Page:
Post Content

Dan Hubbell Photo

Daniel Hubbell

Marketing & outreach intern, Department of Energy Resources (DOER)

View Dan's Bio

Every now and again I hear a homeowner utter the phrase “A man’s home is his castle.” In some ways it’s a comforting thought. Coming home after a long hard day at work is a cathartic experience. Closing the door is like raising a proverbial drawbridge; all the world's problems are locked outside. I suspect, though, that many homeowners wish their windows and walls didn’t also draw comparisons to the drafty stone castles of yore. Especially in older buildings of all kinds, energy and heat can leak like a sieve. It’s something that should worry anyone concerned with their home energy bills or greenhouse gas emissions.

Now, what if it was possible to get ten times the insulation that most old buildings have, without even changing the building facade? 

Vacuum_insulation_for_web
Installing vacuum insulation

Meet vacuum sealed insulation. Per square inch, it provides just that: ten times the insulation of conventional products. It was one of the ideas on display at the "Das Haus" Pavilion, which was open to the public last week in Cambridge. Sponsored by the German American Midwest Chamber of Commerce, the travelling pavilion shows off innovations based on the German "Passivhaus" model for building construction that are just entering the United States. Started by two professors in Darmstadt, Germany back in the ‘80’s, the movement has had a lot of time to incubate, and the results were on display in a pavilion tucked away in an MIT parking lot in Cambridge last month. 

 

 In addition to the vacuum packaging, other features like triple paned windows, LED lighting, energy smart appliances, and solar electric (photovoltaic or “PV”) cells were all on display in and on the structure, which also boasts an excellent ventilation system to keep rooms from feeling too stuffy. While any one upgrade would probably stand out as a good investment, put together the technologies help create a building that consumes 90 percent less energy. With buildings consuming 54 percent of energy in Massachusetts, that could create huge energy and greenhouse gas emissions savings.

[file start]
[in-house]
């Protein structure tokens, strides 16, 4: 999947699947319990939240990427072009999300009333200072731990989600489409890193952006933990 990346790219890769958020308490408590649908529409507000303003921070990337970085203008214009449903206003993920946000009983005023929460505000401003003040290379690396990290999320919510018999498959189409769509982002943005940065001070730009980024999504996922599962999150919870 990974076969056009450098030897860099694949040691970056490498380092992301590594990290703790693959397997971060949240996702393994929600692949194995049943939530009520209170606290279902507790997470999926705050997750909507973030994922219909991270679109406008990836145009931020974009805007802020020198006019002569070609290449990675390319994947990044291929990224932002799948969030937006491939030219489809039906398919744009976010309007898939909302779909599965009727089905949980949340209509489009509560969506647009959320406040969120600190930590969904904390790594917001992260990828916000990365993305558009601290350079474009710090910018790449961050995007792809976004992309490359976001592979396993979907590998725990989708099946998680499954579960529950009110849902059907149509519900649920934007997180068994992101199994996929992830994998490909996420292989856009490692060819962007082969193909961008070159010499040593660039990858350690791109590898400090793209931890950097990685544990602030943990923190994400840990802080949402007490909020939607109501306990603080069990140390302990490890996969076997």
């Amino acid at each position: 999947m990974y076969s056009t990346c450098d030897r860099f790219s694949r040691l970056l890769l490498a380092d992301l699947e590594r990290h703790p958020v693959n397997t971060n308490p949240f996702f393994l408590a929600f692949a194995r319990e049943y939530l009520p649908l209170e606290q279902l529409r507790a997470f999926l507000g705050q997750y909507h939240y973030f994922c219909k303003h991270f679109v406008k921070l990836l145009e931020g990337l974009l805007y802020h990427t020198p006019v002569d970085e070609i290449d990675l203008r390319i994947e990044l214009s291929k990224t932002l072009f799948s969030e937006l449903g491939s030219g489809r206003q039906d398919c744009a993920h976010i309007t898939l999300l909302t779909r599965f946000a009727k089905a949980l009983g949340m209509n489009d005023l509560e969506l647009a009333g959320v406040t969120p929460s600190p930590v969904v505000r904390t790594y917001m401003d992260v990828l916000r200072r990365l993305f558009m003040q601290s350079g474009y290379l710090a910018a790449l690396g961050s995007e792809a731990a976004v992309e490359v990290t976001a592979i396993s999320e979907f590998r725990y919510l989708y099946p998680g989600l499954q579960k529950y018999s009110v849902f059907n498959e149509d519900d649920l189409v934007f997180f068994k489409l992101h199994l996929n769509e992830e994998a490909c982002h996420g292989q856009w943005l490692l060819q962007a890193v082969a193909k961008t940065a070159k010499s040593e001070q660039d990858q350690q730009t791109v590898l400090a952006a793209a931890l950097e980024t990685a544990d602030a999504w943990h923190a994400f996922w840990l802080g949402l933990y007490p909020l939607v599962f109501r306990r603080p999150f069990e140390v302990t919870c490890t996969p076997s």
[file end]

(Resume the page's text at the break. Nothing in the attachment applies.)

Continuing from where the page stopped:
Passivhaus
Heat leaking from a Passivhaus on the right and a conventional one on the left

Amidst a crowd of Massachusetts businesspeople, curious legislators, and the occasional homeowner, "Das Haus" showed off the potential value of these new technologies to U.S. markets. For anyone keen on new construction or a retrofit of existing properties, don't hesitate to check out the “Das Haus” website.

Written By:

Recent Posts

Home Baked Energy Efficiency with a Tasty Glazing posted on Sep 30

Home Baked Energy Efficiency with a Tasty Glazing

To reduce home energy consumption as rates rise, one town in Northwest Massachusetts has found a creative do-it-yourself solution.

Renewables To Blunt Power Outages From Major Storms posted on Sep 26

Renewables To Blunt Power Outages From Major Storms

To make sure that Massachusetts can avoid the energy-related problems faced by New York, New Jersey and Pennsylvania during Hurricane Sandy, the Community Clean Energy Resiliency Initiative will provide municipalities with reliable, renewable alternatives to diesel generators that also align with the Commonwealth’s greenhouse gas reduction and clean energy goals.

Energizing Future Generations posted on Sep 23

Energizing Future Generations

For the past two years, Massachusetts has participated in a federal program that recognizes schools working hard to educate future generations about clean energy and improvements in Massachusetts school buildings. This year, the Commonwealth will again participate in the U.S. Department of Education’s Green Ribbon Schools recognition program.